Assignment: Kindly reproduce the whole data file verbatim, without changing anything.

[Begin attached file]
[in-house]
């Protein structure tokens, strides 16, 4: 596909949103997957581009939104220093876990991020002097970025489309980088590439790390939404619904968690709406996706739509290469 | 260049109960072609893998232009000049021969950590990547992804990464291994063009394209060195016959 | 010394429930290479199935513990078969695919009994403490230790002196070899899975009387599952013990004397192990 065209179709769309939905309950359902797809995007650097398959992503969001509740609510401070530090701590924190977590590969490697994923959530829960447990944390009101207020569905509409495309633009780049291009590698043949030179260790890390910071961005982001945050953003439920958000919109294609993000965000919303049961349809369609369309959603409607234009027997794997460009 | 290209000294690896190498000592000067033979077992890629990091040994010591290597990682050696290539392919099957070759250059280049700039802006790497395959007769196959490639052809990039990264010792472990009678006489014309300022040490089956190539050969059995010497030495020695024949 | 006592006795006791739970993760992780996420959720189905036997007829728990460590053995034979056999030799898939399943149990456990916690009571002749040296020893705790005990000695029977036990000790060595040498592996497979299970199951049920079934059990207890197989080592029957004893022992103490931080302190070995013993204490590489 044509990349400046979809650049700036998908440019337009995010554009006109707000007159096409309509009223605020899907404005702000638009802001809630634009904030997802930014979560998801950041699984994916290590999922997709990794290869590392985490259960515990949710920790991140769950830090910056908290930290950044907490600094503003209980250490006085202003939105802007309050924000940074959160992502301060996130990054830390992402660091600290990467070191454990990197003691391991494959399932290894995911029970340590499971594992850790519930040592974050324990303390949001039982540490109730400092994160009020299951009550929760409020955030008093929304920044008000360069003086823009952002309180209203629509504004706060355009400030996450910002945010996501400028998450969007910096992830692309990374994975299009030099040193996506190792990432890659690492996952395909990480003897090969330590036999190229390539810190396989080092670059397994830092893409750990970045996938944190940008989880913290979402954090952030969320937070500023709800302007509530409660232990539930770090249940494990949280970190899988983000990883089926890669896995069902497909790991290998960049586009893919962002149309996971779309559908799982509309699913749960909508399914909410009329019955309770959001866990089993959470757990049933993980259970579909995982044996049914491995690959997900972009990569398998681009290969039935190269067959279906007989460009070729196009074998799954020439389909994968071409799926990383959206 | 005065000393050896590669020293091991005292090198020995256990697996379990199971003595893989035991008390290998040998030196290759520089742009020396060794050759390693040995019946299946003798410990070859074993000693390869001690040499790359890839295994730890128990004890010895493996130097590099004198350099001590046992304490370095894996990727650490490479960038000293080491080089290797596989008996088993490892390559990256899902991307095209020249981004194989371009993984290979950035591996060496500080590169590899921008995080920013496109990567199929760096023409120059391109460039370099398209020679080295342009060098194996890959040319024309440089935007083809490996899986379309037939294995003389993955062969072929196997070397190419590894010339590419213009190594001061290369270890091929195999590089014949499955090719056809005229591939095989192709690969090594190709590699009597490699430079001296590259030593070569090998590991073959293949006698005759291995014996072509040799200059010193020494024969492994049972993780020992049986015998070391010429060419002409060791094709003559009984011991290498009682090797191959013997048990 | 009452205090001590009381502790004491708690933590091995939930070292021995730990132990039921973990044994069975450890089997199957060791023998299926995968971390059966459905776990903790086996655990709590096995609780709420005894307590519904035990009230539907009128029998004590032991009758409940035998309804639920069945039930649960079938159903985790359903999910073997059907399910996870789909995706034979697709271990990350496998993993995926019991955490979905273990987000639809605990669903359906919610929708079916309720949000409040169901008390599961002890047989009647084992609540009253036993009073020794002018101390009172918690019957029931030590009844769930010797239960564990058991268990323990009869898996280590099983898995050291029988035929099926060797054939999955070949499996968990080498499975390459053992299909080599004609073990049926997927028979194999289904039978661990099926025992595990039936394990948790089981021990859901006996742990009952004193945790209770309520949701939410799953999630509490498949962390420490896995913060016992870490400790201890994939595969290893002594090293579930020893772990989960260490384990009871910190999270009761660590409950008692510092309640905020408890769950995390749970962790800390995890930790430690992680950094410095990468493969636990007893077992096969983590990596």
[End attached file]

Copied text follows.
[in-house]
């Protein structure tokens, strides 16, 4: 596909949103997957581009939104220093876990991020002097970025489309980088590439790390939404619904968690709406996706739509290469 | 260049109960072609893998232009000049021969950590990547992804990464291994063009394209060195016959 | 010394429930290479199935513990078969695919009994403490230790002196070899899975009387599952013990004397192990 065209179709769309939905309950359902797809995007650097398959992503969001509740609510401070530090701590924190977590590969490697994923959530829960447990944390009101207020569905509409495309633009780049291009590698043949030179260790890390910071961005982001945050953003439920958000919109294609993000965000919303049961349809369609369309959603409607234009027997794997460009 | 290209000294690896190498000592000067033979077992890629990091040994010591290597990682050696290539392919099957070759250059280049700039802006790497395959007769196959490639052809990039990264010792472990009678006489014309300022040490089956190539050969059995010497030495020695024949 | 006592006795006791739970993760992780996420959720189905036997007829728990460590053995034979056999030799898939399943149990456990916690009571002749040296020893705790005990000695029977036990000790060595040498592996497979299970199951049920079934059990207890197989080592029957004893022992103490931080302190070995013993204490590489 044509990349400046979809650049700036998908440019337009995010554009006109707000007159096409309509009223605020899907404005702000638009802001809630634009904030997802930014979560998801950041699984994916290590999922997709990794290869590392985490259960515990949710920790991140769950830090910056908290930290950044907490600094503003209980250490006085202003939105802007309050924000940074959160992502301060996130990054830390992402660091600290990467070191454990990197003691391991494959399932290894995911029970340590499971594992850790519930040592974050324990303390949001039982540490109730400092994160009020299951009550929760409020955030008093929304920044008000360069003086823009952002309180209203629509504004706060355009400030996450910002945010996501400028998450969007910096992830692309990374994975299009030099040193996506190792990432890659690492996952395909990480003897090969330590036999190229390539810190396989080092670059397994830092893409750990970045996938944190940008989880913290979402954090952030969320937070500023709800302007509530409660232990539930770090249940494990949280970190899988983000990883089926890669896995069902497909790991290998960049586009893919962002149309996971779309559908799982509309699913749960909508399914909410009329019955309770959001866990089993959470757990049933993980259970579909995982044996049914491995690959997900972009990569398998681009290969039935190269067959279906007989460009070729196009074998799954020439389909994968071409799926990383959206 | 005065000393050896590669020293091991005292090198020995256990697996379990199971003595893989035991008390290998040998030196290759520089742009020396060794050759390693040995019946299946003798410990070859074993000693390869001690040499790359890839295994730890128990004890010895493996130097590099004198350099001590046992304490370095894996990727650490490479960038000293080491080089290797596989008996088993490892390559990256899902991307095209020249981004194989371009993984290979950035591996060496500080590169590899921008995080920013496109990567199929760096023409120059391109460039370099398209020679080295342009060098194996890959040319024309440089935007083809490996899986379309037939294995003389993955062969072929196997070397190419590894010339590419213009190594001061290369270890091929195999590089014949499955090719056809005229591939095989192709690969090594190709590699009597490699430079001296590259030593070569090998590991073959293949006698005759291995014996072509040799200059010193020494024969492994049972993780020992049986015998070391010429060419002409060791094709003559009984011991290498009682090797191959013997048990 | 009452205090001590009381502790004491708690933590091995939930070292021995730990132990039921973990044994069975450890089997199957060791023998299926995968971390059966459905776990903790086996655990709590096995609780709420005894307590519904035990009230539907009128029998004590032991009758409940035998309804639920069945039930649960079938159903985790359903999910073997059907399910996870789909995706034979697709271990990350496998993993995926019991955490979905273990987000639809605990669903359906919610929708079916309720949000409040169901008390599961002890047989009647084992609540009253036993009073020794002018101390009172918690019957029931030590009844769930010797239960564990058991268990323990009869898996280590099983898995050291029988035929099926060797054939999955070949499996968990080498499975390459053992299909080599004609073990049926997927028979194999289904039978661990099926025992595990039936394990948790089981021990859901006996742990009952004193945790209770309520949701939410799953999630509490498949962390420490896995913060016992870490400790201890994939595969290893002594090293579930020893772990989960260490384990009871910190999270009761660590409950008692510092309640905020408890769950995390749970962790800390995890930790430690992680950094410095990468493969636990007893077992096969983590990596």